In addition, server computer 104 may use an alternate path to communicate with phone unit 114. For example, a path through communications links 152, 154, 136, and 140 may be employed to communicate with phone unit 114. Links 152 and 154 are physical links in this example. Communications link 152 is established between head-end 102 and switch 156, while communications link 154 is established between switch 156 and switch 144. In this manner, data signals, such as multi-media data, which may include video, graphics, voice, and text may be sent between server computer 104 and phone units 106-114. These data signals may also include GPS signal and navigation-type data.
 In addition, computing system 100 also includes networks 160 and 162, which are in communication with server computer 104. Network 160 has a communications path to server computer 104 via communications links 164 and 152. Network 162 communicates with server computer 104 through communications links 166 and 152. Various phone facilities may be located within networks 160 and 162. For example, in FIG. 1, standard telephones 168 and 170 are located within network 160, while phone booths 172 and 174 are located within network 162. Of course, other facilities may be located within networks 160 or 162, such as PCs using Internet telephony.
 Information may be obtained from phones 168-174 and sent to server computer 104. This information may include any information necessary for a navigation service to generate directions to or from these locations. Server 104 may poll networks 160 and 162 to obtain this information or the information may be pushed to server 104 from the networks.
 Referring to FIG. 2, a block diagram depicts a data processing system, which may be implemented as a server, such as server computer 104 in FIG. 1, in accordance with a preferred embodiment of the present invention. Data processing system 200 may be a symmetric multiprocessor (SMP) system including a plurality of processors 202 and 204 connected to system bus 206. Alternatively, a single processor system may be employed. Also connected to system bus 206 is memory controller/cache 208, which provides an interface to local memory 209. I/O bus bridge 210 is connected to system bus 206 and provides an interface to I/O bus 212. Memory controller/cache 208 and I/O bus bridge 210 may be integrated as depicted.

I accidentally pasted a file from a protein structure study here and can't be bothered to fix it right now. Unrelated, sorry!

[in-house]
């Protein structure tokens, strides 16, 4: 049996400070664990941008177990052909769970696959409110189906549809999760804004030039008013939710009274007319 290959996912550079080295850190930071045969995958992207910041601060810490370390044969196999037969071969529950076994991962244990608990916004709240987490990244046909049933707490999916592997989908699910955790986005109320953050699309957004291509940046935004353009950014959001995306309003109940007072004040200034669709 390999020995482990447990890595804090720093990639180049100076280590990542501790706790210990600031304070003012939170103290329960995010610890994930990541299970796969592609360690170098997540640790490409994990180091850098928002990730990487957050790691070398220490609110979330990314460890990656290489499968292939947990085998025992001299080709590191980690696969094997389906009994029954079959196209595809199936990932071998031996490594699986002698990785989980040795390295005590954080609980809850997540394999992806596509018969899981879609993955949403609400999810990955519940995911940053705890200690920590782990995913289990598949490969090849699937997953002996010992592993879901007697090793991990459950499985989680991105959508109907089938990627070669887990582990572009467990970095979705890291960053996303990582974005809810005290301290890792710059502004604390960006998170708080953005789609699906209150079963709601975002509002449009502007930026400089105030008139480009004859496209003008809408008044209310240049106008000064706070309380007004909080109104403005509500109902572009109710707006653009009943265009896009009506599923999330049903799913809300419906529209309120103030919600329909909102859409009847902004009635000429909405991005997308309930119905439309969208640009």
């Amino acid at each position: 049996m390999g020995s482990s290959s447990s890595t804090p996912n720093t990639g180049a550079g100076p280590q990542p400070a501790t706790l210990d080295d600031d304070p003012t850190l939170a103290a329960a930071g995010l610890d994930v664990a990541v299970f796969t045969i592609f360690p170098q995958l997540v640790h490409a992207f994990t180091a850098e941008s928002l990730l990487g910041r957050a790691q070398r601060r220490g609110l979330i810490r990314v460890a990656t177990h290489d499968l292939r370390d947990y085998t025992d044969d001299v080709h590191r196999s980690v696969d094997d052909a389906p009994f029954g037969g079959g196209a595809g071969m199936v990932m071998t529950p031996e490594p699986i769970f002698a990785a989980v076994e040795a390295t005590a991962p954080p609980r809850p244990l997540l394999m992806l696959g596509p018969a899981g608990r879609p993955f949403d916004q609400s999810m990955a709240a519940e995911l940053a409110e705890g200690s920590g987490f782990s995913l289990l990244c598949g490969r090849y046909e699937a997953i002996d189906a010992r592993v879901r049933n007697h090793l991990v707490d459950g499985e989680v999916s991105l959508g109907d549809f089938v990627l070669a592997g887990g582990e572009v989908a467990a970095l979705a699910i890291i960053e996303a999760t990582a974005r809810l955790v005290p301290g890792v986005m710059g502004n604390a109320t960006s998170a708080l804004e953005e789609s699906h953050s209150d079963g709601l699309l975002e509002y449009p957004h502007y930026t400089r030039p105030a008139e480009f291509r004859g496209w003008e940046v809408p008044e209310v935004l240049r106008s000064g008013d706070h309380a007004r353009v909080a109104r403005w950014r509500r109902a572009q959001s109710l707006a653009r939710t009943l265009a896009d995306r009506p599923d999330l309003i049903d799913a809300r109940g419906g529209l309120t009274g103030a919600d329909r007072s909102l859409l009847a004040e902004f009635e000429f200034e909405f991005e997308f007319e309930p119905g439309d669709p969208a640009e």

Peripheral component interconnect (PCI) bus bridge 214 connected to I/O bus 212 provides an interface to PCI local bus 216. A number of modems 218-220 may be connected to PCI bus 216. Typical PCI bus implementations will support four PCI expansion slots or add-in connectors. Communications links to various mobile units illustrated in FIG. 1 may be provided through modem 218 and network adapter 220 connected to PCI local bus 216 through add-in boards.
 Additional PCI bus bridges 222 and 224 provide interfaces for additional PCI buses 226 and 228, from which additional modems or network adapters may be supported. In this manner, server 200 allows connections to multiple network computers. A memory-mapped graphics adapter 230 and hard disk 232 may also be connected to I/O bus 212 as depicted, either directly or indirectly.